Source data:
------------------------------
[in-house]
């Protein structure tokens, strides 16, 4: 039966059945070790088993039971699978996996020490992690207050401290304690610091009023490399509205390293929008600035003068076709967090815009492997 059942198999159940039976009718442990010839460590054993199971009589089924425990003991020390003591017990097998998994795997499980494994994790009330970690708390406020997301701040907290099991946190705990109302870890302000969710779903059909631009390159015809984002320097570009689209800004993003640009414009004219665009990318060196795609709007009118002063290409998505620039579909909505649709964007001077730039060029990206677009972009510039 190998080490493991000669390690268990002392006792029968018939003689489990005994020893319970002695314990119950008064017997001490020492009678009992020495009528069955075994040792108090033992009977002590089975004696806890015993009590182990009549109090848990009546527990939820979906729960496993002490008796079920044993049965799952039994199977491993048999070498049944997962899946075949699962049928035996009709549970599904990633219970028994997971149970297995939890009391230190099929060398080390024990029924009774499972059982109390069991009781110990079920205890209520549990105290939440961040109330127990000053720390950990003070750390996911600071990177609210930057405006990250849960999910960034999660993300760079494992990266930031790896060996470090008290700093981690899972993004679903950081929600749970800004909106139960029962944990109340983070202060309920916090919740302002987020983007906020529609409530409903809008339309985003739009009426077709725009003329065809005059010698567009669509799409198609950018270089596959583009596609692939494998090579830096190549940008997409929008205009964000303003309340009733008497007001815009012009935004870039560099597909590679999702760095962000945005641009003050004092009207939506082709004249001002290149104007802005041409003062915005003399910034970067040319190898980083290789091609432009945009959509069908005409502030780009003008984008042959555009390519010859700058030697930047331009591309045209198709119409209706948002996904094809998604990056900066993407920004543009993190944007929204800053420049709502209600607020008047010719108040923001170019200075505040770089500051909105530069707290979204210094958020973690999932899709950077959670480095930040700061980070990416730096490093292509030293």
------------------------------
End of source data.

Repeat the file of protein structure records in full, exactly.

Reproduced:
[in-house]
């Protein structure tokens, strides 16, 4: 039966059945070790088993039971699978996996020490992690207050401290304690610091009023490399509205390293929008600035003068076709967090815009492997 059942198999159940039976009718442990010839460590054993199971009589089924425990003991020390003591017990097998998994795997499980494994994790009330970690708390406020997301701040907290099991946190705990109302870890302000969710779903059909631009390159015809984002320097570009689209800004993003640009414009004219665009990318060196795609709007009118002063290409998505620039579909909505649709964007001077730039060029990206677009972009510039 190998080490493991000669390690268990002392006792029968018939003689489990005994020893319970002695314990119950008064017997001490020492009678009992020495009528069955075994040792108090033992009977002590089975004696806890015993009590182990009549109090848990009546527990939820979906729960496993002490008796079920044993049965799952039994199977491993048999070498049944997962899946075949699962049928035996009709549970599904990633219970028994997971149970297995939890009391230190099929060398080390024990029924009774499972059982109390069991009781110990079920205890209520549990105290939440961040109330127990000053720390950990003070750390996911600071990177609210930057405006990250849960999910960034999660993300760079494992990266930031790896060996470090008290700093981690899972993004679903950081929600749970800004909106139960029962944990109340983070202060309920916090919740302002987020983007906020529609409530409903809008339309985003739009009426077709725009003329065809005059010698567009669509799409198609950018270089596959583009596609692939494998090579830096190549940008997409929008205009964000303003309340009733008497007001815009012009935004870039560099597909590679999702760095962000945005641009003050004092009207939506082709004249001002290149104007802005041409003062915005003399910034970067040319190898980083290789091609432009945009959509069908005409502030780009003008984008042959555009390519010859700058030697930047331009591309045209198709119409209706948002996904094809998604990056900066993407920004543009993190944007929204800053420049709502209600607020008047010719108040923001170019200075505040770089500051909105530069707290979204210094958020973690999932899709950077959670480095930040700061980070990416730096490093292509030293």